It Was Supposed to Be Close, But the Red Sox Outclassed the Yankees in the ALDS

Charlotte Wilder
Sports Illustrated

NEW YORK — Inside the visiting clubhouse of Yankee Stadium, Brock Holt was having trouble answering a question. Days before, at Fenway Park, Yankees slugger Aaron Judge had walked by Boston’s clubhouse blasting Frank Sinatra’s “New York, New York.” Now, the Sox were playing the song in New York’s house for the second, or third, or maybe even fourth time and Holt couldn’t focus.

“Good, good song,” said the utility player who hit for the cycle last night. He lost his train of thought and grinned. “We’ve been waiting to play this one. I can’t even focus right now. Just listen to it. We saw [Judge] play the music and we were like, ‘Okay, whenever we clinch it in New York we’ll be blaring it when we’re popping champagne.’”

The wafts of clubhouse air smelled like a college house party as cans of Boston Lager lay strewn about the floor. Players’ held bottles of Chandon and they sloshed through the puddles of alcohol that had pooled on the plastic tarp covering the carpet and blanketing the walls. Shirts, pants, red socks and sandals were soaked in victory and alcohol.

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Boston made relatively quick work of New York in the ALDS. After battling it out all season, after each team won over 100 games, after J.D. Martinez and Mookie Betts and Aaron Judge and Giancarlo Stanton launched baseballs into orbit, the Yankees lost the war. Boston started the series with a win, then New York took the second game at Fenway. Two days later, the Sox handed the Yankees their biggest postseason loss ever in Game 3 and finished the job one day later.

It was easy to get caught up in the romance of a Yankees-Red Sox series. After all, this was their first October meeting since the legendary fall of 2004, when Boston beat New York and went on to win the team’s first World Series in eight decades. The 2018 season seemed like the beginning of the rivalry’s next chapter, when both teams would be on completely even footing for the first time ever.

At the conclusion of the season, it was clear they weren’t. There’s nowhere to hide in October. Sure, Boston has major bullpen issues—Game 3 made that clear—and starting pitcher David Price really needs to learn how to throw a ball into the strike zone once the regular season ends. But the team was able to do what they’ve done all season; it scored runs.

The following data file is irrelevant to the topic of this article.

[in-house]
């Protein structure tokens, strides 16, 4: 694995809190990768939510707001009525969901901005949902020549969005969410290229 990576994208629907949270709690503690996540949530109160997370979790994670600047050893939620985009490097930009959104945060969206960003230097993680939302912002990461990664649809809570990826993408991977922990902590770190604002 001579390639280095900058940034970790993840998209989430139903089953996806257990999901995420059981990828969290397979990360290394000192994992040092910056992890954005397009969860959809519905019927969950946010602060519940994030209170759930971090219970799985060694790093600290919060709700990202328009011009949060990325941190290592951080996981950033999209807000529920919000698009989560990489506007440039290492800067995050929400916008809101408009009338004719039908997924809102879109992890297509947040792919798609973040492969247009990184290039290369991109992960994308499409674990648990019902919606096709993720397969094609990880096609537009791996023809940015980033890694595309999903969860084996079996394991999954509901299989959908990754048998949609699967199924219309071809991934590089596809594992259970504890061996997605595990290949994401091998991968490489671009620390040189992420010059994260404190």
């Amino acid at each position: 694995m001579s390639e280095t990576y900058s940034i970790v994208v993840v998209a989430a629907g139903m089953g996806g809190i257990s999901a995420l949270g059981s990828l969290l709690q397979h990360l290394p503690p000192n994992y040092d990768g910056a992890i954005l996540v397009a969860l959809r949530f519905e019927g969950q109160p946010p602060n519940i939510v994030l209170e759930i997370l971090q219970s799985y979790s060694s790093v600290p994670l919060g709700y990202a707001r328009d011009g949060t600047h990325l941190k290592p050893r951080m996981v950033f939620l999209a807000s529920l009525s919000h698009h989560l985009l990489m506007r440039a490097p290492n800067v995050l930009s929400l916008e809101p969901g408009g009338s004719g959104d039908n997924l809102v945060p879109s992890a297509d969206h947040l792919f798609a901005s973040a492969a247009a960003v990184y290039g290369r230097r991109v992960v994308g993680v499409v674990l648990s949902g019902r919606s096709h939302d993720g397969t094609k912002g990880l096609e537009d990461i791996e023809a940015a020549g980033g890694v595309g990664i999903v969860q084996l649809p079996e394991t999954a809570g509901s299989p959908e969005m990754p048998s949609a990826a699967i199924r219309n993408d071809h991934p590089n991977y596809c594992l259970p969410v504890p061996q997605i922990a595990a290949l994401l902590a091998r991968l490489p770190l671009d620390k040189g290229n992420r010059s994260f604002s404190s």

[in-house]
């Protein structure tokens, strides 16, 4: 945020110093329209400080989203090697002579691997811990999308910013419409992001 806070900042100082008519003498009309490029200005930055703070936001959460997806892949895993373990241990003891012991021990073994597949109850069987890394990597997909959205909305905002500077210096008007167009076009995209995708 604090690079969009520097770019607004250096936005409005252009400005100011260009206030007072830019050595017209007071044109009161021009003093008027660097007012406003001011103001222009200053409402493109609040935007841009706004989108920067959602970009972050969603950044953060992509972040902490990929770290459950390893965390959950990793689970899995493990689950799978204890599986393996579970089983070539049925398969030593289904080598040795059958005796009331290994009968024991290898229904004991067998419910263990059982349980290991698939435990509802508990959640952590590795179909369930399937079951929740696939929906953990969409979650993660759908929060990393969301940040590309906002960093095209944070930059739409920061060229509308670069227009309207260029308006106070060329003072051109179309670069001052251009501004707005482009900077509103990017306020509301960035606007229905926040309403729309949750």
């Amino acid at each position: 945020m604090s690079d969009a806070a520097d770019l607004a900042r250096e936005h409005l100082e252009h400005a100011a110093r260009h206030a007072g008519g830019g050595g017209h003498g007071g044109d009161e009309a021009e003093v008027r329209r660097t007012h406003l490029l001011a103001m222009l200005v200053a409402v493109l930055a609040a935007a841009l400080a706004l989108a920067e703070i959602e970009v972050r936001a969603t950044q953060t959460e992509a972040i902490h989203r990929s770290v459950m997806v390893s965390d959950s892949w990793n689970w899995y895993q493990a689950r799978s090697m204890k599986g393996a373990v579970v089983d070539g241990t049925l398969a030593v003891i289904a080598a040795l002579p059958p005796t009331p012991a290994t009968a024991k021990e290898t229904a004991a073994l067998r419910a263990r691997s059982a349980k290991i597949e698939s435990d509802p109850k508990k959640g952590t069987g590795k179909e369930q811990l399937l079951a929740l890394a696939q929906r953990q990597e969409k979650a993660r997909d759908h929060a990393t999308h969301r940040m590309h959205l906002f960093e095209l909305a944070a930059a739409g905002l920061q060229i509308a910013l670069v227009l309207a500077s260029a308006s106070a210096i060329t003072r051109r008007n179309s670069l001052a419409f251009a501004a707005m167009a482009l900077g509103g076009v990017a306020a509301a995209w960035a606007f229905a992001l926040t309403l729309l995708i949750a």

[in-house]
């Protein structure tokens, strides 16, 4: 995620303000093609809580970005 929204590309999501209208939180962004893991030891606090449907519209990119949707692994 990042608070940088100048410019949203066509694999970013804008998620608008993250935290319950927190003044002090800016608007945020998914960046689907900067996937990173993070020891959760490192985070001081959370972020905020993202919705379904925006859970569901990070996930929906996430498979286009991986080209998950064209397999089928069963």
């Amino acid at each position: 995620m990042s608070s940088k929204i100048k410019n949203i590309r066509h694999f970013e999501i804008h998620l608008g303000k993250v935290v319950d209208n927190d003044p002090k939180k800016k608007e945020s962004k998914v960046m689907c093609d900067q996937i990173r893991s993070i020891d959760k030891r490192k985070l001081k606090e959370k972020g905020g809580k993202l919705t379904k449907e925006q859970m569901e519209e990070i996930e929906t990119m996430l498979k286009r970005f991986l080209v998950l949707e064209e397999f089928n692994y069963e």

The Yankees weren’t. Yes, the Sox’s first-year manager Alex Cora had a much better strategy than the Yankees rookie manager Aaron Boone. And sure, Boone has been raked across the coals for leaving Luis Severino on the mound as long as he did in Game 3. And yeah, Boone should’ve replaced Severino with a reliever whose job is to get out of a jam rather than toss in former starter-and-not-great-pitcher Lance Lynn to clean up the mess. And fine, Boone was once again too conservative with his bullpen in Game 4, allowing the Sox an early lead.

But his team just didn’t show up. You can’t score four runs in 18 innings of baseball and except to win the divisional series.

The truth of the matter is that the Yankees got outplayed. It wasn’t until the ninth inning of Game 4 that we got a glimpse of the tense, nail-biting, where’s-the-Xanax baseball many fans both hoped and feared these games would be. For one inning, everyone—whether you bleed red or pinstripes—was terrified, as Red Sox reliever Craig Kimbrel loaded the bases with Gary Sanchez up at bat. Sanchez crushed one to left field, and time stopped.

Even for the players.

“When Gary hit that ball down the left field line, everybody in the dugout held their breath,” said Sox pitcher Nate Eovaldi. “It felt like the ball hung up in the air forever.”

It didn’t. It just missed the stands and turned into a sacrifice fly. Then Gleyber Torres hit a grounder to third. Eduardo Nunez made quick work of getting it to Steve Pearce at first, who made an incredible grab for the final out of the night. The Yankees challenged, the call wasn’t reversed, and the Red Sox flowed out of the dugout, onto the field and into a giant group hug. They celebrated in enemy territory.

“We’ve known we were good the whole year,” Holt said. “We’ve known that they’re were good the whole year. We know they’re not going anywhere. We’re not going anywhere. I feel like baseball’s better when the Yankees and the Red Sox are battling it out. That’s probably what’s going to happen for years to come.”

Hopefully it will be. The Yankees have too much talent not to figure out how to harness it. Part of that’s on Boone as he learns to manage his young team. No one in Boston is under any illusion that this season was easy, or that New York isn’t once again inching closer to becoming the rival it used to be. But the Red Sox are still better, as they have been on average for a decade and a half now.

Perhaps the Yankees can come back next year and claim the title. One thing’s for sure: It’s highly unlikely the Yankees will forget that the Red Sox came into their house and played their song in their basement. And that’s going to make the next few years a whole lot of fun.

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